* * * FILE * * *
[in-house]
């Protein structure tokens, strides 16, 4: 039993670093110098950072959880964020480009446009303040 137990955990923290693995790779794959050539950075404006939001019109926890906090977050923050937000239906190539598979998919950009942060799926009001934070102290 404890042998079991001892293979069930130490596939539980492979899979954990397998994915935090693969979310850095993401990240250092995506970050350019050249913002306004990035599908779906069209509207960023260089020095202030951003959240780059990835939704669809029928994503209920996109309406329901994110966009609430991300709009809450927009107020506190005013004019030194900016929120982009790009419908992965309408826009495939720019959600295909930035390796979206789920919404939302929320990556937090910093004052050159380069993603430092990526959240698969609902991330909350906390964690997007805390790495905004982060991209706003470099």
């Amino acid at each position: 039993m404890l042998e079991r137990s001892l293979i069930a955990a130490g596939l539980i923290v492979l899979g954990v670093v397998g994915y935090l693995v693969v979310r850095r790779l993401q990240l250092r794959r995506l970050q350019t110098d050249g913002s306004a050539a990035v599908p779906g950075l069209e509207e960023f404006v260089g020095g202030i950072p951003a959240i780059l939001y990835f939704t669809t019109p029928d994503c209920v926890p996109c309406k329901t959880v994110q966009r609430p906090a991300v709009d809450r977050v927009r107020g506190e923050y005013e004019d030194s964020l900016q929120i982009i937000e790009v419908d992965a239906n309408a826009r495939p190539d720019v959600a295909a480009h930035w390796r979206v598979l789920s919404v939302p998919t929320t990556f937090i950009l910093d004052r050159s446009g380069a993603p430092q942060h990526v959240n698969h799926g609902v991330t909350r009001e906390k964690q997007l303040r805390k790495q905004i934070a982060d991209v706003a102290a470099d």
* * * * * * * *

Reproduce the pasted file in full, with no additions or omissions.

[in-house]
């Protein structure tokens, strides 16, 4: 039993670093110098950072959880964020480009446009303040 137990955990923290693995790779794959050539950075404006939001019109926890906090977050923050937000239906190539598979998919950009942060799926009001934070102290 404890042998079991001892293979069930130490596939539980492979899979954990397998994915935090693969979310850095993401990240250092995506970050350019050249913002306004990035599908779906069209509207960023260089020095202030951003959240780059990835939704669809029928994503209920996109309406329901994110966009609430991300709009809450927009107020506190005013004019030194900016929120982009790009419908992965309408826009495939720019959600295909930035390796979206789920919404939302929320990556937090910093004052050159380069993603430092990526959240698969609902991330909350906390964690997007805390790495905004982060991209706003470099």
């Amino acid at each position: 039993m404890l042998e079991r137990s001892l293979i069930a955990a130490g596939l539980i923290v492979l899979g954990v670093v397998g994915y935090l693995v693969v979310r850095r790779l993401q990240l250092r794959r995506l970050q350019t110098d050249g913002s306004a050539a990035v599908p779906g950075l069209e509207e960023f404006v260089g020095g202030i950072p951003a959240i780059l939001y990835f939704t669809t019109p029928d994503c209920v926890p996109c309406k329901t959880v994110q966009r609430p906090a991300v709009d809450r977050v927009r107020g506190e923050y005013e004019d030194s964020l900016q929120i982009i937000e790009v419908d992965a239906n309408a826009r495939p190539d720019v959600a295909a480009h930035w390796r979206v598979l789920s919404v939302p998919t929320t990556f937090i950009l910093d004052r050159s446009g380069a993603p430092q942060h990526v959240n698969h799926g609902v991330t909350r009001e906390k964690q997007l303040r805390k790495q905004i934070a982060d991209v706003a102290a470099d």